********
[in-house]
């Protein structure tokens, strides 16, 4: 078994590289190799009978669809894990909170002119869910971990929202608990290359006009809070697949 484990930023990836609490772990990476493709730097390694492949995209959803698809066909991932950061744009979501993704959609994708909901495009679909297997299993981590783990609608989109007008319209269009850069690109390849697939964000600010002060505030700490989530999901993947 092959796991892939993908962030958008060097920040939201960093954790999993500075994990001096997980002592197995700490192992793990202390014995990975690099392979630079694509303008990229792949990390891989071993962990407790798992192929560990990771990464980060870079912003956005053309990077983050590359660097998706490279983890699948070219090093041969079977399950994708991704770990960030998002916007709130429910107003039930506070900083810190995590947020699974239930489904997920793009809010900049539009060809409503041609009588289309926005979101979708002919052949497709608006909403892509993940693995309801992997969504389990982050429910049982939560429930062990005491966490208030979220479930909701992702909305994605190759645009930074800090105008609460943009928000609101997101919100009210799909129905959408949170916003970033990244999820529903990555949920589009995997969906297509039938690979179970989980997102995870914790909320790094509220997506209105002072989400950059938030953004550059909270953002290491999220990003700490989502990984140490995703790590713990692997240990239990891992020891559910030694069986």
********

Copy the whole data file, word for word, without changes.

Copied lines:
[in-house]
């Protein structure tokens, strides 16, 4: 078994590289190799009978669809894990909170002119869910971990929202608990290359006009809070697949 484990930023990836609490772990990476493709730097390694492949995209959803698809066909991932950061744009979501993704959609994708909901495009679909297997299993981590783990609608989109007008319209269009850069690109390849697939964000600010002060505030700490989530999901993947 092959796991892939993908962030958008060097920040939201960093954790999993500075994990001096997980002592197995700490192992793990202390014995990975690099392979630079694509303008990229792949990390891989071993962990407790798992192929560990990771990464980060870079912003956005053309990077983050590359660097998706490279983890699948070219090093041969079977399950994708991704770990960030998002916007709130429910107003039930506070900083810190995590947020699974239930489904997920793009809010900049539009060809409503041609009588289309926005979101979708002919052949497709608006909403892509993940693995309801992997969504389990982050429910049982939560429930062990005491966490208030979220479930909701992702909305994605190759645009930074800090105008609460943009928000609101997101919100009210799909129905959408949170916003970033990244999820529903990555949920589009995997969906297509039938690979179970989980997102995870914790909320790094509220997506209105002072989400950059938030953004550059909270953002290491999220990003700490989502990984140490995703790590713990692997240990239990891992020891559910030694069986």